Inclusion: Key to national recovery

Inclusion is key to national recovery.

“Our biggest challenge is that we are not seen. I have to work twice as hard so that people can get to know what my business is about’’, says Maria Elizabeth Esposito, microentrepreneur.

In 2020, Maria Elizabeth Esposito (Eli) wanted to launch her line of handmade accessories in Santo Domingo, Dominican Republic. Her online shop transitioned into a physical space and she was hoping to make a profit that would allow her to set up a new workshop to begin working on new pieces.

Eli is a Dominican micro-entrepreneur, a black and lesbian woman, owner of several online shops, and a member of the organization Mujeres Sociopolíticas Mama Tingo, which works to prevent early unions among girls, teenagers, and young women in neighborhoods and bateyes (settlement around a sugar mill) in Santo Domingo.

In March 2020, the Dominican government and other countries around the world took preventive measures to mitigate the health effects of the COVID-19 pandemic. Including the temporary cessation of economic activities. Micro, small and medium-sized companies (MSMEs) such as Eli’s were negatively impacted; their plans were postponed.

“When the pandemic came, people thought the world was going to end and my business was not an essential thing to acquire anymore, people were not interested in my products. I wondered what I was going to do, I didn’t know what to do. After I had been through so much, it couldn’t be that my dreams had come to that’’, reflected Maria Elizabeth Esposito.

According to our survey, conducted with the Ministry of Industry, Commerce, and MSMEs (MICM) last year, 50% of entrepreneurs believed that the business they ran could go bankrupt as a result of the crisis.

The pandemic affected us all in different ways

For those living in a situation of greater inequality, the health and socio-economic crisis not only jeopardized their dreams but created uncertainty about their food security and livelihoods.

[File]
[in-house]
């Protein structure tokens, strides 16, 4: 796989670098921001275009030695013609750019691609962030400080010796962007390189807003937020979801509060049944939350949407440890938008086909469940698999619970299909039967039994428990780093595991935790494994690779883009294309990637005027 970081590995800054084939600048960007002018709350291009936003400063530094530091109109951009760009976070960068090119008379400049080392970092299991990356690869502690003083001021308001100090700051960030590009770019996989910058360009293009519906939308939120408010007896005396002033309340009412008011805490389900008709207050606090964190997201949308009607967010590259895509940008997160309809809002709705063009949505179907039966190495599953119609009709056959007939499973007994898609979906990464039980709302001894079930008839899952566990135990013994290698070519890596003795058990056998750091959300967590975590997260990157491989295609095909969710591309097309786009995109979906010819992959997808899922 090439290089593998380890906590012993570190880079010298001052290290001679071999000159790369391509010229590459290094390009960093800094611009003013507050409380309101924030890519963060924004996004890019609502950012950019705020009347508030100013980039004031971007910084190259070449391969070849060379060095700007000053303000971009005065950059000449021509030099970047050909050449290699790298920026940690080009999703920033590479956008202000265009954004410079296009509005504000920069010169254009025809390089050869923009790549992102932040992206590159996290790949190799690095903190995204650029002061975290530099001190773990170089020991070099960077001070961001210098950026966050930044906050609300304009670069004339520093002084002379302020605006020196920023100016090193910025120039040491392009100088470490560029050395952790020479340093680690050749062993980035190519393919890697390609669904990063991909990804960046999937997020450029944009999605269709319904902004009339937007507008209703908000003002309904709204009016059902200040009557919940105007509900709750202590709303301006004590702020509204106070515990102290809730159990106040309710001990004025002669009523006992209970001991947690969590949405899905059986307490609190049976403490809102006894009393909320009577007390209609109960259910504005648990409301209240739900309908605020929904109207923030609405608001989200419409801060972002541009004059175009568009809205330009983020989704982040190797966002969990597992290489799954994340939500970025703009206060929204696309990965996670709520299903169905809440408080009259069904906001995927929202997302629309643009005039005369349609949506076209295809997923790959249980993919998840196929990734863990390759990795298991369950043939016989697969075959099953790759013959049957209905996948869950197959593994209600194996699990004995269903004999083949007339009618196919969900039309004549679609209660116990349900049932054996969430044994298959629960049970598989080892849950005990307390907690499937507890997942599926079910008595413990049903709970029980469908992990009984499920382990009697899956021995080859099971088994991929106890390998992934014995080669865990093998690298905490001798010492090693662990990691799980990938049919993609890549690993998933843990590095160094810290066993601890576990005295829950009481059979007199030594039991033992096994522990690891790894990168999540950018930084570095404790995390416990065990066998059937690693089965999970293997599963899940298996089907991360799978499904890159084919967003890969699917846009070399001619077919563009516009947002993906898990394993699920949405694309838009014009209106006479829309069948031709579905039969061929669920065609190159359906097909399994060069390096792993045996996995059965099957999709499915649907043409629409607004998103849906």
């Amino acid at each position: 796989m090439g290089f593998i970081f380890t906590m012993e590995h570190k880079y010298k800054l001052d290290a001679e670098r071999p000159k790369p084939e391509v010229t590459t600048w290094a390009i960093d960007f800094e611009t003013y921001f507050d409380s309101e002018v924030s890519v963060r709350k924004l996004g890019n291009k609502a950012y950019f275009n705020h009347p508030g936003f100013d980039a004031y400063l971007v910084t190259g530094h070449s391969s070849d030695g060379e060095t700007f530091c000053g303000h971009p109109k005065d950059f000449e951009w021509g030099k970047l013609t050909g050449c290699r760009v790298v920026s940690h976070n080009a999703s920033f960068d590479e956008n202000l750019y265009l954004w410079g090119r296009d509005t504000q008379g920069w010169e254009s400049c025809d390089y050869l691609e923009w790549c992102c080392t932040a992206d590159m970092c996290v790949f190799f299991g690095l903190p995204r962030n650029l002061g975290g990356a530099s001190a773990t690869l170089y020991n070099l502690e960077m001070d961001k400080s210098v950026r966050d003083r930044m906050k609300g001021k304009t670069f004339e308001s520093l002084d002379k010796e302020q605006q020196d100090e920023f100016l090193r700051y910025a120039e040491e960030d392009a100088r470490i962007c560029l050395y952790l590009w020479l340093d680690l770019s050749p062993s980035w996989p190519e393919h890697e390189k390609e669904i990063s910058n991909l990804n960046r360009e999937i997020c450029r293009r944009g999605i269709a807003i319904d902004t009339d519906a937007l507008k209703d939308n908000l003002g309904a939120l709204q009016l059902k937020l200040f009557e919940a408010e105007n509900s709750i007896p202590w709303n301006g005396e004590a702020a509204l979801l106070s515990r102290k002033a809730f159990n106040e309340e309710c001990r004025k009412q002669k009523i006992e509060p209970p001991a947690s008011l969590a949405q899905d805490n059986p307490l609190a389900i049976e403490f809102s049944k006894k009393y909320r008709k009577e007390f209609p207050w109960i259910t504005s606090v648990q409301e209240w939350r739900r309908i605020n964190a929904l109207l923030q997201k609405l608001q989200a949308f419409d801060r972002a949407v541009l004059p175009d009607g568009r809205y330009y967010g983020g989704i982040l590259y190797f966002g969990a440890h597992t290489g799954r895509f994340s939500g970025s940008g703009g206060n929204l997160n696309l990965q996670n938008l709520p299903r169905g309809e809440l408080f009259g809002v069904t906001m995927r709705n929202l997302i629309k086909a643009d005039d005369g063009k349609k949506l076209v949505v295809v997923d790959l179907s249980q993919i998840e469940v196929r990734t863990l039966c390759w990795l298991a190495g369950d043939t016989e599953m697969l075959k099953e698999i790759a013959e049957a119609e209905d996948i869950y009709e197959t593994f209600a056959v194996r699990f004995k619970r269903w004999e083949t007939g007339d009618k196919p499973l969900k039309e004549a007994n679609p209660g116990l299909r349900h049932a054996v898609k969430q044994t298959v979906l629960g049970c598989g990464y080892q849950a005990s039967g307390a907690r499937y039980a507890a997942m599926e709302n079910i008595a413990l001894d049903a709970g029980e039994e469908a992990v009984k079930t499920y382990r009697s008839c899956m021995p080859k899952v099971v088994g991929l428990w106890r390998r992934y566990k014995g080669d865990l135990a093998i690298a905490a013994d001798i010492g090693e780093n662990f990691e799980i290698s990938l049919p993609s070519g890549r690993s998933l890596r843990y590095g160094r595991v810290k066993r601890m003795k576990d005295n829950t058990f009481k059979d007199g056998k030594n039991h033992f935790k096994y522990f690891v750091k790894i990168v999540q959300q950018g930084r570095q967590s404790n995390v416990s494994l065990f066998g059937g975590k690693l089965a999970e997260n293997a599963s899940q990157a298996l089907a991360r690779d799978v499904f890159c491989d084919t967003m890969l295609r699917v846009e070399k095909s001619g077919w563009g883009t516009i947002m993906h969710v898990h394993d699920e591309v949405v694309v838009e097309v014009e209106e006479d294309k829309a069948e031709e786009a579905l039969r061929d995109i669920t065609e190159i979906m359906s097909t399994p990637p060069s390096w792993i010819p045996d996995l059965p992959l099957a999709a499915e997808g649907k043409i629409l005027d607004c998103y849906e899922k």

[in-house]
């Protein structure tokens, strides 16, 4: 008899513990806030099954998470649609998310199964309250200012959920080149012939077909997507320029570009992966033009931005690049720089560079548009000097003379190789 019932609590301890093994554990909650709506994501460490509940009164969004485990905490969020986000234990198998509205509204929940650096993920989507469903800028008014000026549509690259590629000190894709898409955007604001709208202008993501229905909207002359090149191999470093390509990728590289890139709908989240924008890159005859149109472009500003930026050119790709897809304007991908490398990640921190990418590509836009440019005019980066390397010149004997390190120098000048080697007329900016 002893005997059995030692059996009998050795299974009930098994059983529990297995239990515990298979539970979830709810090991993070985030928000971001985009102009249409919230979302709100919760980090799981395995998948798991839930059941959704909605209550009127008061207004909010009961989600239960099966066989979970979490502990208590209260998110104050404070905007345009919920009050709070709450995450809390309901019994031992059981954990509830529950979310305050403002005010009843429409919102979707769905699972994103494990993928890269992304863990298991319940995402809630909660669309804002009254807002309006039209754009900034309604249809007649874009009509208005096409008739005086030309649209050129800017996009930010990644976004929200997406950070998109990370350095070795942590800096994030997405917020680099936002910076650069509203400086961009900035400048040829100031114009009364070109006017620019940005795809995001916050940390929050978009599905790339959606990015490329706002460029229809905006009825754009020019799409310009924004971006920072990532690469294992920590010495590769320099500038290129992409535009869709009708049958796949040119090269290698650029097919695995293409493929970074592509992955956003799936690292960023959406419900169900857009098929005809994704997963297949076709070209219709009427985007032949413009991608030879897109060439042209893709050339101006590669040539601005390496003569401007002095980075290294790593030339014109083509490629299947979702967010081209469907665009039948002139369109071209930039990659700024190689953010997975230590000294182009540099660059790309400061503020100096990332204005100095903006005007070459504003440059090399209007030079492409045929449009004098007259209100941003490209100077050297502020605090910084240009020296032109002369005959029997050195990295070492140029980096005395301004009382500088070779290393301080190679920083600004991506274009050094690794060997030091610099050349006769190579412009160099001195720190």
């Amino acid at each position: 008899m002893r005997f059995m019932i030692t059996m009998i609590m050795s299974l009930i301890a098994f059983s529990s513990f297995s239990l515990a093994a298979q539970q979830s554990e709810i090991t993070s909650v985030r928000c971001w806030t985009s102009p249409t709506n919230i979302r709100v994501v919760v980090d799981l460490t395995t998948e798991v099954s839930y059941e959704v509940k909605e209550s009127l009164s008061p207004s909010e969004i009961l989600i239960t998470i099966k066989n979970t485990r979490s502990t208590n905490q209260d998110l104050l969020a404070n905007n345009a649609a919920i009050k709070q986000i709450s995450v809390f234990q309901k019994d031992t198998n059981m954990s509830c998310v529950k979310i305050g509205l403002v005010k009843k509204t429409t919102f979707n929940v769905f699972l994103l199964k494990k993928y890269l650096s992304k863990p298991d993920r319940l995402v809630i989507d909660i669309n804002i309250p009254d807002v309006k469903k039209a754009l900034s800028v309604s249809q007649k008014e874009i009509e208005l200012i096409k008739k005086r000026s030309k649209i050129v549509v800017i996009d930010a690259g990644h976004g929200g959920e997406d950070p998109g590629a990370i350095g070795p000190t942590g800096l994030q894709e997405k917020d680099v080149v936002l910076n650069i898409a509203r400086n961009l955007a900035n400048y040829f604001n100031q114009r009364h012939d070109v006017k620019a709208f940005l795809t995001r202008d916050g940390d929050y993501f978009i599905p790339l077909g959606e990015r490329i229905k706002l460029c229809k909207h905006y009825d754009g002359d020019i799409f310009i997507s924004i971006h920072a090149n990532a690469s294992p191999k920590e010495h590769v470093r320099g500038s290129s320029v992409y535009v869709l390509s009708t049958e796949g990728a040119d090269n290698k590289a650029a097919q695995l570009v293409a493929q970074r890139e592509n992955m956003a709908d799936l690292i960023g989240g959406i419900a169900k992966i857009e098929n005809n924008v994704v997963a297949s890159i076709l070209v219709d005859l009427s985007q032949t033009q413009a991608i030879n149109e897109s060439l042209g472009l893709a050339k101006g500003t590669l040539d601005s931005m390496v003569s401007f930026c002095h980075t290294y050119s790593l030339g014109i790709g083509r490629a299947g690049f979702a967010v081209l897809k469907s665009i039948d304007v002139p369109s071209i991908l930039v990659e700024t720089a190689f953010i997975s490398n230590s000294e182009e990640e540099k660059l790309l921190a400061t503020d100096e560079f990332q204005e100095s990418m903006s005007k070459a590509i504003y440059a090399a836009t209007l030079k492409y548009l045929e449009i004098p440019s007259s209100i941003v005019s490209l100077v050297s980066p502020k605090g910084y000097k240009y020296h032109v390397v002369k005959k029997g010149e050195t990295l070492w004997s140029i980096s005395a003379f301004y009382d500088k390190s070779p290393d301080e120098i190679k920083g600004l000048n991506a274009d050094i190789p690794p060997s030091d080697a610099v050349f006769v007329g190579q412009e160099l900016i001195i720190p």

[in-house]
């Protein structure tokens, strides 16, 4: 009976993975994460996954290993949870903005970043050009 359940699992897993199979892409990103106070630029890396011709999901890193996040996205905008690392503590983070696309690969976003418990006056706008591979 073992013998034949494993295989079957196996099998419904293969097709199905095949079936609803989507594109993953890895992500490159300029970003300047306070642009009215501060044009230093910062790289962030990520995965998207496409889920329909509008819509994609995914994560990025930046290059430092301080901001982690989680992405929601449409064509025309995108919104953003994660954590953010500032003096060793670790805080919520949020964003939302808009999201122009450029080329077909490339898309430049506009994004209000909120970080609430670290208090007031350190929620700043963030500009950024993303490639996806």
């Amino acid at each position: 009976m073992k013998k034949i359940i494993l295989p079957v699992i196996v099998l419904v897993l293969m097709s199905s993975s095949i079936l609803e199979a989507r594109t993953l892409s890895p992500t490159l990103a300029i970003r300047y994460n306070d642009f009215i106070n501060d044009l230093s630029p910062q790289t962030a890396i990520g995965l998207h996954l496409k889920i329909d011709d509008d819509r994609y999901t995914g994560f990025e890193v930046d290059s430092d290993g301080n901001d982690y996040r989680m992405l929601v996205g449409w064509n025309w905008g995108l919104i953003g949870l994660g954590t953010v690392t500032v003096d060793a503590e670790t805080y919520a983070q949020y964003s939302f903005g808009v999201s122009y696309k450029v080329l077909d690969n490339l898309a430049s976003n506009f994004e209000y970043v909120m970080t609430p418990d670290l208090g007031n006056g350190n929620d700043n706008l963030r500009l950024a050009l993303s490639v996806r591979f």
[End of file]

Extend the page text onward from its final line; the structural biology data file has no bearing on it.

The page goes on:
Our report on the socio-economic impact of COVID-19 on Lesbian, Gay, Bisexual, Transgender, and Intersex (LGBTI) people in the Dominican Republic revealed that in 26% of LGBTI households, at least one member had permanently lost their job, and 54% had to reduce the number of meals per day due to reduced household income.

“I’m 37 years old, in this country when you reach a certain age you stop being hired. The doors I knocked on did not open for me. Being black, lesbian and a supporter of the fight for human rights, I find obstacles when accessing different job opportunities, although many people tell you that they don’t have a problem with that. But I remember my ex-boss telling me that I didn’t have the face to work at the front desk,’’ says Maria Elizabeth Esposito.

Monday, March 1st marked the International Zero Discrimination Day, a call by the UN to put an end to the inequalities that arise in the absence of respect for human rights.

Women, people with disabilities, migrants, and LGBTI people are some of the greatest targets of discrimination and exclusion in the country and around the world.